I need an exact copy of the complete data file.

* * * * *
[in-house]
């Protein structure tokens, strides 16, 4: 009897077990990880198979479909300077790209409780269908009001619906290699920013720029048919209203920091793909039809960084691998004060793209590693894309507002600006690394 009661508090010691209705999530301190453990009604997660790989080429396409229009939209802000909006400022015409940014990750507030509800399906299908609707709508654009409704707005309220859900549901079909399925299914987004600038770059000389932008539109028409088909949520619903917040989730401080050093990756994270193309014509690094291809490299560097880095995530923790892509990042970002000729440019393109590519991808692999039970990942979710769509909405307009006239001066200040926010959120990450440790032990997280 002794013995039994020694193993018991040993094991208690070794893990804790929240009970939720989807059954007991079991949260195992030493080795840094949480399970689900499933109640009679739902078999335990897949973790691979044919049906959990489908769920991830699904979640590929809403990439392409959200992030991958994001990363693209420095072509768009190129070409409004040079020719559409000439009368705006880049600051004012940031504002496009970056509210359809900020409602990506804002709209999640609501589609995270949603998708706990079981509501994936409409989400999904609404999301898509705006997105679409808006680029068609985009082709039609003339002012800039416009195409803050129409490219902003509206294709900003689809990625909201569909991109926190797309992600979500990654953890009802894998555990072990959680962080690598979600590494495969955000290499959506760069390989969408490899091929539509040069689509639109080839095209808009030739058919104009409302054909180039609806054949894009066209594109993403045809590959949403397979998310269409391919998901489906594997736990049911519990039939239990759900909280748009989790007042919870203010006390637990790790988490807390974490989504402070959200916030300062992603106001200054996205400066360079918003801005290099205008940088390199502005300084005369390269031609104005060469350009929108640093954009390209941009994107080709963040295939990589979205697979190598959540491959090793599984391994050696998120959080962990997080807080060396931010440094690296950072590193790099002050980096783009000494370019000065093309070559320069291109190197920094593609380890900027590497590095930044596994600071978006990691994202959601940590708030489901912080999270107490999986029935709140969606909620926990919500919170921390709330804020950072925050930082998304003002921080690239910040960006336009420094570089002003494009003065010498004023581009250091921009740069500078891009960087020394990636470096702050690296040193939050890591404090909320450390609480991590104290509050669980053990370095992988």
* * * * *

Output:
[in-house]
């Protein structure tokens, strides 16, 4: 009897077990990880198979479909300077790209409780269908009001619906290699920013720029048919209203920091793909039809960084691998004060793209590693894309507002600006690394 009661508090010691209705999530301190453990009604997660790989080429396409229009939209802000909006400022015409940014990750507030509800399906299908609707709508654009409704707005309220859900549901079909399925299914987004600038770059000389932008539109028409088909949520619903917040989730401080050093990756994270193309014509690094291809490299560097880095995530923790892509990042970002000729440019393109590519991808692999039970990942979710769509909405307009006239001066200040926010959120990450440790032990997280 002794013995039994020694193993018991040993094991208690070794893990804790929240009970939720989807059954007991079991949260195992030493080795840094949480399970689900499933109640009679739902078999335990897949973790691979044919049906959990489908769920991830699904979640590929809403990439392409959200992030991958994001990363693209420095072509768009190129070409409004040079020719559409000439009368705006880049600051004012940031504002496009970056509210359809900020409602990506804002709209999640609501589609995270949603998708706990079981509501994936409409989400999904609404999301898509705006997105679409808006680029068609985009082709039609003339002012800039416009195409803050129409490219902003509206294709900003689809990625909201569909991109926190797309992600979500990654953890009802894998555990072990959680962080690598979600590494495969955000290499959506760069390989969408490899091929539509040069689509639109080839095209808009030739058919104009409302054909180039609806054949894009066209594109993403045809590959949403397979998310269409391919998901489906594997736990049911519990039939239990759900909280748009989790007042919870203010006390637990790790988490807390974490989504402070959200916030300062992603106001200054996205400066360079918003801005290099205008940088390199502005300084005369390269031609104005060469350009929108640093954009390209941009994107080709963040295939990589979205697979190598959540491959090793599984391994050696998120959080962990997080807080060396931010440094690296950072590193790099002050980096783009000494370019000065093309070559320069291109190197920094593609380890900027590497590095930044596994600071978006990691994202959601940590708030489901912080999270107490999986029935709140969606909620926990919500919170921390709330804020950072925050930082998304003002921080690239910040960006336009420094570089002003494009003065010498004023581009250091921009740069500078891009960087020394990636470096702050690296040193939050890591404090909320450390609480991590104290509050669980053990370095992988």